Increase your security on any ad exchanges you conduct for your site and don’t accidentally turn on yourself by posting harmful conversation starters in the comments section.
The thin content penalty will make you consider your content that much more. Google will call out a website if the posts are shallow and low-quality, add nothing to an affiliate ad, or are spun or doorway pages. Doorway pages are web pages, usually duplicates, that are made specifically to rank high.
Spun content is like cheating. It’s when you take an already written article and put it through a “spinner.” The spinner creates a brand new article out of the content you copied. It’s not good practice and Google will always catch you. The key to getting out of this one is cleaning out the system. Delete duplicate pages, affiliate content that adds no value, spun content, and doorway pages.
Also known as plagiarism, scraped content is not original. Heck, you didn’t even bother to cover up the fact that you copied and pasted content from another site. Get rid of scraped content to resolve the penalty.
Reserved for the truly sneaky, cloaking and redirects “lie” to the visitor. Cloaking shows visitors content that is not actually there—at least, according to Google. Redirects send the visitor to a website they didn’t click on, like being Rick-Rolled but with higher stakes. Not only do you get the Algorithm penalty for this, but you also end up violating Google’s webmaster policies.
Resolving this issue is time-consuming but necessary if you want to get rid of the penalty.
- Find out what content appears on Google searches by going to Google Search Console>Crawl>Fetch as Google.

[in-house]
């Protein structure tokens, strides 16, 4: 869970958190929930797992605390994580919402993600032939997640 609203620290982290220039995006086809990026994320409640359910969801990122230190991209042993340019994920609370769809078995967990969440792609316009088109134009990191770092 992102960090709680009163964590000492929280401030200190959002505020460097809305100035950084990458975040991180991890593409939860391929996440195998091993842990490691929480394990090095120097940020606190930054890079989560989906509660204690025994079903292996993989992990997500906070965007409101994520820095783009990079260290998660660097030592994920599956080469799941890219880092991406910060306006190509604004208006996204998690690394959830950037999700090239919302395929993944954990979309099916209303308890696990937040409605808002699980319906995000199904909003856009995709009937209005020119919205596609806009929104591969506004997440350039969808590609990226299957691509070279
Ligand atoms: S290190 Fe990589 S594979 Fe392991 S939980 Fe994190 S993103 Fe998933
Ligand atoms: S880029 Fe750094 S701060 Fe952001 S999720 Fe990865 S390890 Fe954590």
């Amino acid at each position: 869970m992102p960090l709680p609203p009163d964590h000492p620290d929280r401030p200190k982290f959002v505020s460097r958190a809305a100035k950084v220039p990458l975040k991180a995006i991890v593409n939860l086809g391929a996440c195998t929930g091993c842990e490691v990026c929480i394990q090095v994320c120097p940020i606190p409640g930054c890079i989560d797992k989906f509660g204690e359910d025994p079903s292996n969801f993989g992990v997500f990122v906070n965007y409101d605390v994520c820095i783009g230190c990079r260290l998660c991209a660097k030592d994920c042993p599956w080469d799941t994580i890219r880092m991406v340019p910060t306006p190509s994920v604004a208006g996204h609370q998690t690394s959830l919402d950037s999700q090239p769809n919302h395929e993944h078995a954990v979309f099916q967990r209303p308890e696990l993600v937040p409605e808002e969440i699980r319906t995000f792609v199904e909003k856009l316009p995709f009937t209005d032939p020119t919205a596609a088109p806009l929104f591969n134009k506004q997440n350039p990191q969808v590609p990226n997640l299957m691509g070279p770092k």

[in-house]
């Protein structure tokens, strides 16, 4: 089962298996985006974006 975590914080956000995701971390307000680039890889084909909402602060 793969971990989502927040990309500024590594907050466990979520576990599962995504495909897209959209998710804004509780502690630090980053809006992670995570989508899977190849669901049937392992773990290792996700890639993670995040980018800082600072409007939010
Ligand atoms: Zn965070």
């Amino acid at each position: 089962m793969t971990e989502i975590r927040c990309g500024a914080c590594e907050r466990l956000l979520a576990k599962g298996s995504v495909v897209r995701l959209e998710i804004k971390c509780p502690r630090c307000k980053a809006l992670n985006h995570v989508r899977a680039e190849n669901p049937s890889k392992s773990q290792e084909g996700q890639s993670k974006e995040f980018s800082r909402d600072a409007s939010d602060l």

- Compare the website pages you have to what is appearing on Google. If they exist, you’ll need to resolve any discrepancies between the two sites.
- Remove sneaky, shady redirects. Don’t redirect, be transparent.
Keyword Stuffing/Hidden Text
Yet another act of deception and overloading, keyword stuffing, and hidden text take best SEO practices and make them a nuisance. You “stuff” as many keywords into your content as possible in keyword stuffing. With hidden text, you type a keyword but set the font at zero. The website will still register the content, but visitors won’t be able to see it. Google will, though.
One of Google’s updates to the algorithm was BERT (Bidirectional Encoder Representations from Transformers). BERT helps Google detect unnaturally written content and is really good at catching keyword stuffing. Keyword stuffing is an innocent mistake to make as you learn SEO, but a good rule is to keep 2%-3% of your text dedicated to keywords.
We hope you’re a good editor because that’s what fixing this problem takes. Rewrite overstuffed content (you’re not an Oreo) and get rid of that hidden text.
It’s not that hard to avoid Google Algorithm penalties. Even when Google updated the penalty to include the Page Layout algorithm, not too many websites were affected. The ones that were updated their pages to improve user experience—nothing wrong with that!
And that’s what these penalties do. They make sure that the visitor gets the best possible user experience, and They keep web publishers in check. We can’t fault Google for that.
Still, when you’re hit with a demotion in your SEO ranking, it hurts, and the hurt runs deeper than you think. It stings worse when the very thing it flagged is the main source of your website’s revenue. Skip the bother and create carefully placed advertisements that comply with Google’s standards. As long as Google approves, you’re in the clear.